Monday, April 29, 2013

First two Emirates

So - here we are in the desert - and its raining! Go figure! In fact it has finally cooled down enough at night that the cruise director decided to have our first night time deck party. And then it rains....

We didn't join any shore excursions in Fujairah. The ship had a shuttle organized to a local mall, so we went along hoping for wi-fi. Sure enough, a Starbucks obliged and we had a chance to check in with the world. Not much to take pictures of - we kind of treated it as another at sea day. In fact we actually spent the afternoon on the pool deck and went for a swim. Usually it is so hot up there that I risk spontaneous combustion if I set foot on the deck.

Abu Dhabi was also rainy and overcast. And this really isn't a bad thing - it kept us from being just slayed by the sun. Again we decided against any shore excursions, and again a shuttle was laid on for a local shopping centre. While both Muscat and Oman were very low key cities, Abu Dhabi is hugely developed and full of skyscrapers. We went to the Marina Mall, which is huge. And being a Saturday it was packed - locals, expats, tourist. A blizzard of shopping. And of coffee drinking - because it was so chilly outside!

From the mall we could see the very big and very famous Emirates Palace Hotel - we thought we'd walk over for a look see. After about a 45 minute walk around the perimeter we approached the gate, only to be told that long pants were required - for Wilf. So, back to the mall we went.

And still everyone is saying - pffff. Wait til you see Dubai!

And after the lush and tropical part of the trip

then comes the desert. And I must admit when we arrived at Muscat, in Oman my first thought was 'Wow - they must be some tough people to live here'. The city itself is green enough, but it backs right up against the most desolate range of low mountains. Not a blade of grass to be seen. Until the early 1970's there was very little here, so the Sultan has gotten a lot done since he took charge.

One of the main things to see is the mosque. There seem to be many ways of measuring how big a mosque is - by some reckonings this one is the third largest in the world. When we saw the mosque in Casablanca it was the second largest - don't know if it still is. Anyhoo, the mosque in Muscat. Oman is a very conservative country, and we were told repeatedly that we would have to be covered up for this tour - long pants and sleeves for women, nothing low cut and our heads had to be covered. This did not stop many people from showing up on bus in crop pants, short sleeves, you name it. Before we got off the bus the bus driver inspected us and issue abayas (long sleeved, floor length black coats) and or head scarfs to those who didn't pass. Before being allowed into the grounds we were scrutinized again by a policeman - a few adjustments but no one was rejected.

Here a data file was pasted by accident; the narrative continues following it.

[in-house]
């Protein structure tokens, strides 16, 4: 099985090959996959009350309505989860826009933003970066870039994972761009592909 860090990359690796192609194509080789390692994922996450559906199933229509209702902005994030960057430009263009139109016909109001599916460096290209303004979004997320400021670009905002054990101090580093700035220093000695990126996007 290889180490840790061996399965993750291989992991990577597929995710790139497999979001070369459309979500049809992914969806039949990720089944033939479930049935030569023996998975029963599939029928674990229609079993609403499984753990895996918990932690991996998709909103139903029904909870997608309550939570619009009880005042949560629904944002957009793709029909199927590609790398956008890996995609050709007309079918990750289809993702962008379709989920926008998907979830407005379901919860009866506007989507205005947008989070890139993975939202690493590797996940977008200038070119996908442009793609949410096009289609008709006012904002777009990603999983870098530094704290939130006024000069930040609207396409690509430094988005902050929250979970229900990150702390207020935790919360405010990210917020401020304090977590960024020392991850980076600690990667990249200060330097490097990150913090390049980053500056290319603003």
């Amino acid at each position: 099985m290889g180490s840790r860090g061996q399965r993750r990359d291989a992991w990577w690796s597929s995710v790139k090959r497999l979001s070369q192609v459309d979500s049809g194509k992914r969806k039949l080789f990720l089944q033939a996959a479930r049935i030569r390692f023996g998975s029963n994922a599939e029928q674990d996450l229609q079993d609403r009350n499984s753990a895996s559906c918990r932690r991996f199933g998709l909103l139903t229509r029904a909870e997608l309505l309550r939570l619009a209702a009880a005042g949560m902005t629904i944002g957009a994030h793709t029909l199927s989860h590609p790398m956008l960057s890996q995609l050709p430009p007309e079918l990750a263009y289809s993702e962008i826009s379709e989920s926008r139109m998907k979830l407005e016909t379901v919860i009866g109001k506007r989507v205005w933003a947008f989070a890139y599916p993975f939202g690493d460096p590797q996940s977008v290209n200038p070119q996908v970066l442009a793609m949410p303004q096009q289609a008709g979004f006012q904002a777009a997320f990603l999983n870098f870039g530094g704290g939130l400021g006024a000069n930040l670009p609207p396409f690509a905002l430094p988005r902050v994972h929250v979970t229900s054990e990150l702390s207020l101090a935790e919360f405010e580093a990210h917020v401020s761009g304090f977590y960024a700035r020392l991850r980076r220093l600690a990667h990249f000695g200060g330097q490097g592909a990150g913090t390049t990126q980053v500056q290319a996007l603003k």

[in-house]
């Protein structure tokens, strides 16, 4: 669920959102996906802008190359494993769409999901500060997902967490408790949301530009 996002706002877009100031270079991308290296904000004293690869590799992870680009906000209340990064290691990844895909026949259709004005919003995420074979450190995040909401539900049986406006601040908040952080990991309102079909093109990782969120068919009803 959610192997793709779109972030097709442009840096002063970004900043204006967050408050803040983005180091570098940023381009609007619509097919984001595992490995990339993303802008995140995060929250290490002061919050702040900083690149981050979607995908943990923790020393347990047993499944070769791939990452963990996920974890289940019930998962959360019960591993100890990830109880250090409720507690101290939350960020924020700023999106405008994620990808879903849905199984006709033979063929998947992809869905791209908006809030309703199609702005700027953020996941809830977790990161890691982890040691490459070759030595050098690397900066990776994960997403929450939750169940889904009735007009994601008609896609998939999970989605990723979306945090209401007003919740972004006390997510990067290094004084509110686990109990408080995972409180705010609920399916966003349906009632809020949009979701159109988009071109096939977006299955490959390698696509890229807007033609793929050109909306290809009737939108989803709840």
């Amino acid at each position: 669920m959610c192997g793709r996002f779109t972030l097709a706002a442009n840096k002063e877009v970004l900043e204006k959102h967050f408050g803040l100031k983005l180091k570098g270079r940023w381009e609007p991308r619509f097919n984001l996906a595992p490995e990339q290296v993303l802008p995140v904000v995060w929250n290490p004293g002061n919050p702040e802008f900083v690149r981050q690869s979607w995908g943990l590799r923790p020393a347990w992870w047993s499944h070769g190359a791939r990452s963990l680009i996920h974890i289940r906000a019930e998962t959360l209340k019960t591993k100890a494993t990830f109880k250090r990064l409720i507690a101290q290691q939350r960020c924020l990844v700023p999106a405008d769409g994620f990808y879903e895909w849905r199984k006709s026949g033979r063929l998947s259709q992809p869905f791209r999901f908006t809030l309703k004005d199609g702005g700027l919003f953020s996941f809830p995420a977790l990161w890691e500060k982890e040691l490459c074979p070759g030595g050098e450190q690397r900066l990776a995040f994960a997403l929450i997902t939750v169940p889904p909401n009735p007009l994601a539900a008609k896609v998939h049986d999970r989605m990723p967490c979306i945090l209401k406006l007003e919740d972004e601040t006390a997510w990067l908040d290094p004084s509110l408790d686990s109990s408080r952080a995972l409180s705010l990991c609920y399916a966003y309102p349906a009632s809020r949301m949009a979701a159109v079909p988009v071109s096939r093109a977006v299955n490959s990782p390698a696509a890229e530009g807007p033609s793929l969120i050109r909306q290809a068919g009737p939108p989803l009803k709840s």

Was it worth it? Yes, it was. A lovely lovely garden and building. Enormous crystal chandeliers, a huge rug, carvings, tile work - all just beautiful.

After the mosque we visited the souk - one of Oman's special items is frankincense. It smells fantastic. There was lots of tourist stuff, but it was also a souk for the Omanis, so it was fun to visit.

Even if it was 37C in the burning sun (and less than 30% humidity at the height of the day)

Saturday, April 27, 2013

Old Bombay with lunch

Bombay is a huge city, and a city of contrasts. Our second day in the city was a long tour that stayed in the central part of they city. We had an opportunity to see the old and the new, the rich and the poor, the busy and the quiet. We have heard said that nothing really works the way you expect in India, but that it does, in the end, work and we saw some of that.

We were on the bus and underway by about 8:30. The shops and offices don't open until 10:00, so things were pretty quiet as we started out. We took a second look at the Gateway to India and the Taj Mahal Hotel (scene of the 2008 terrorist attacks, all back together now) and rode along the coast of the Arabian Sea on Marine Drive before diving into the business district. We were moving against the flow of traffic, so we could move along quite easily but the oncoming commuter traffic as pretty grim.

A note about the traffic. By North American standards it was un-frickin-believable. However, in the central city, at least, it did not live up to the chaos we've seen in Bangkok. Or Palermo, Italy, for that matter. No tuk-tuks allowed in the central part of Bombay, which is probably what keeps it all from unravelling.

Our first stop was at a Hindu temple called Babulnath. It is a temple devoted to Lord Shiva, and Monday is his special day so everything was super busy at the temple. The temple is located in area of small streets so the bus paused to dump us out in the middle of the action. Small stalls selling fruit and flowers for offerings. A couple of cows to provide milk for offerings (or buy it in bags from vendors). We walked up a small street past low apartment buildings, past the cow pen, past secondary shrines to other deities, past trees growing out of the side of buildings and electrical wires strung all over. We waited to take an elevator up to the temple itself - they piled us in in batches and we tried not to think about the wisdom riding in the very rickety looking set up. But - safe and sound we made it to the top.